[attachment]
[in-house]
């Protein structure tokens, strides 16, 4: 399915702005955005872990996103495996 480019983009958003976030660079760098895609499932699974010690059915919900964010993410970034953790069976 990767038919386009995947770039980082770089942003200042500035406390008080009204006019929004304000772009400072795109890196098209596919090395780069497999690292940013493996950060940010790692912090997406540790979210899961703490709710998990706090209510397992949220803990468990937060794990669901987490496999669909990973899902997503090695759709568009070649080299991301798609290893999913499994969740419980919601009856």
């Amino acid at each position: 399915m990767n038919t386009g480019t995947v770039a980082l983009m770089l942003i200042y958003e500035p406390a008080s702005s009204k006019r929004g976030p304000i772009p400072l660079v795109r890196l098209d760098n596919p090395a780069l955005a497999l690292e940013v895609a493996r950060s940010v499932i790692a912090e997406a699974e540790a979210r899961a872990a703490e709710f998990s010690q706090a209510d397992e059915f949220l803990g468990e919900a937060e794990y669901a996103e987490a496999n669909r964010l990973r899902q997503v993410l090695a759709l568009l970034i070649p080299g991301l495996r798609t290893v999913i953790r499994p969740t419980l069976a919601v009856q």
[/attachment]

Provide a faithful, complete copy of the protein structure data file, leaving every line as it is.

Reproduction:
[in-house]
């Protein structure tokens, strides 16, 4: 399915702005955005872990996103495996 480019983009958003976030660079760098895609499932699974010690059915919900964010993410970034953790069976 990767038919386009995947770039980082770089942003200042500035406390008080009204006019929004304000772009400072795109890196098209596919090395780069497999690292940013493996950060940010790692912090997406540790979210899961703490709710998990706090209510397992949220803990468990937060794990669901987490496999669909990973899902997503090695759709568009070649080299991301798609290893999913499994969740419980919601009856």
């Amino acid at each position: 399915m990767n038919t386009g480019t995947v770039a980082l983009m770089l942003i200042y958003e500035p406390a008080s702005s009204k006019r929004g976030p304000i772009p400072l660079v795109r890196l098209d760098n596919p090395a780069l955005a497999l690292e940013v895609a493996r950060s940010v499932i790692a912090e997406a699974e540790a979210r899961a872990a703490e709710f998990s010690q706090a209510d397992e059915f949220l803990g468990e919900a937060e794990y669901a996103e987490a496999n669909r964010l990973r899902q997503v993410l090695a759709l568009l970034i070649p080299g991301l495996r798609t290893v999913i953790r499994p969740t419980l069976a919601v009856q």